The discussion comes as the School Board and APD need to approve a new memorandum of understanding (MOU) before the end of the school year in May. The current MOU between ACPS and APD allows SROs to work within ACHS and Alexandria’s middle schools and runs until the end of May. The two-year agreement was set to expire last October and was extended in November.
City Council members, by and large, expressed a lack of enthusiasm for the process up to this point. Council member Canek Aguirre compared Alexandria’s process to a similar safety review process in Arlington and lamented that Alexandria’s process has been slower.
City Council member John Chapman said the pieces of the school resource officer (SRO) discussion seemed stuck back where they have been for years and fundamentally missed the point of City Council’s concerns.
As we’re talking about [SROs] being a specific piece of the puzzle, looking at that specific piece and seeing how we adjust that, how we make that more student friendly. Everyone on Council understood there was an opportunity for benefit to extracurricular activities and a real strong connection with individuals there… but as I note what happened with the subcommittee, I didn’t see innovative steps or pointing to other jurisdictions doing things different. It seems like we just want to keep what we have and add training… rather than looking at the needs of our kids and providing something that says ‘we want to build a relationship that might not be what we do now.’
That was the main thrust of what council was looking at: how do we change the regular mode of what our SROs are and look at something more innovative and modern, something more student-friendly… and that seems to be missed from where we are today.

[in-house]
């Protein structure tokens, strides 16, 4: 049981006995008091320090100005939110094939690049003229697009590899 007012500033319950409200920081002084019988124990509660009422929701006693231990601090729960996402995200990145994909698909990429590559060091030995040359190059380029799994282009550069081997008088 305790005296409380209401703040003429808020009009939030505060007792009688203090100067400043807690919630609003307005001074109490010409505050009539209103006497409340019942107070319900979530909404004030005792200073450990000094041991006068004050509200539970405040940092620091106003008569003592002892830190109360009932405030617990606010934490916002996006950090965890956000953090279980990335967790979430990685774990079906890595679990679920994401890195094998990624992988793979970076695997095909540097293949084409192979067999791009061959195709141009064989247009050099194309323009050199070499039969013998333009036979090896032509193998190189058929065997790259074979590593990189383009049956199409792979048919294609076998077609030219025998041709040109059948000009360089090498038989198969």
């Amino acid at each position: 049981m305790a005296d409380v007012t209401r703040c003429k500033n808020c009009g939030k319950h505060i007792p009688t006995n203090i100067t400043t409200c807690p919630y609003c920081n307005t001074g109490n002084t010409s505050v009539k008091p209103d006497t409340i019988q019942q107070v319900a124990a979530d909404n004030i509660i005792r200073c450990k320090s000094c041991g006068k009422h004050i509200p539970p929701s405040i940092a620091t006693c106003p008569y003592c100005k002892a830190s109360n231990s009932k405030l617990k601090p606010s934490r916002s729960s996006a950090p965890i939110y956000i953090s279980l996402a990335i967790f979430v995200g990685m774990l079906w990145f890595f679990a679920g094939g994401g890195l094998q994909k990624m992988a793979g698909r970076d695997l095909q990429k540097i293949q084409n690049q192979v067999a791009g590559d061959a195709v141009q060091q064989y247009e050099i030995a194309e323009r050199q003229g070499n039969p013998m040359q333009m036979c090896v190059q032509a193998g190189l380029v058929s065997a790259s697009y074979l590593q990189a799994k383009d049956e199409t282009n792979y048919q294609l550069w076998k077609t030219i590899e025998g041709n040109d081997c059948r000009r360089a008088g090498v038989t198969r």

Hart said the discussion around SROs won’t stop with the SLEP recommendations.
“I think there is an opportunity to still get there,” Hart said “even if it didn’t necessarily come out of this particular advisory group.”
“This is not the end,” said Alderton. “If people are concerned about the length of time: I think six months is a pretty quick turnaround. This is not the only work [our staff] is doing, so we’re going to have to take this in chunks, we just have to, if we’re going to be respectful to the other work that goes into running a school and a city.”
Two Alexandria City Public Schools will be getting metal detectors before the end of this school year.
On Thursday night, the School Board voted 7-0 (Board Chair Meagan Alderton and Member Christopher Harris were not present) to approve the process for “advanced weapons abatement technology” to go into operation at two unnamed ACPS schools in May.
The Board approved staff to proceed with a public engagement process that will end in March, followed by the installation of the equipment in April.
The new system is “less invasive” than traditional metal detectors and handheld wand devices, Alicia Hart, the ACPS chief of facilities and operations, told the Board. Students, staff and visitors would walk through at a normal pace and artificial intelligence will be used to detect weapons.
“It is important to note that the advanced weapons technology tends to use engineering and artificial intelligence to detect most weapon threats,” Hart said. “This is a departure from traditional metal detectors. Additionally, some of the current weapon abatement systems have the ability to indicate via photograph the specific area in which a concealed item has been detected.”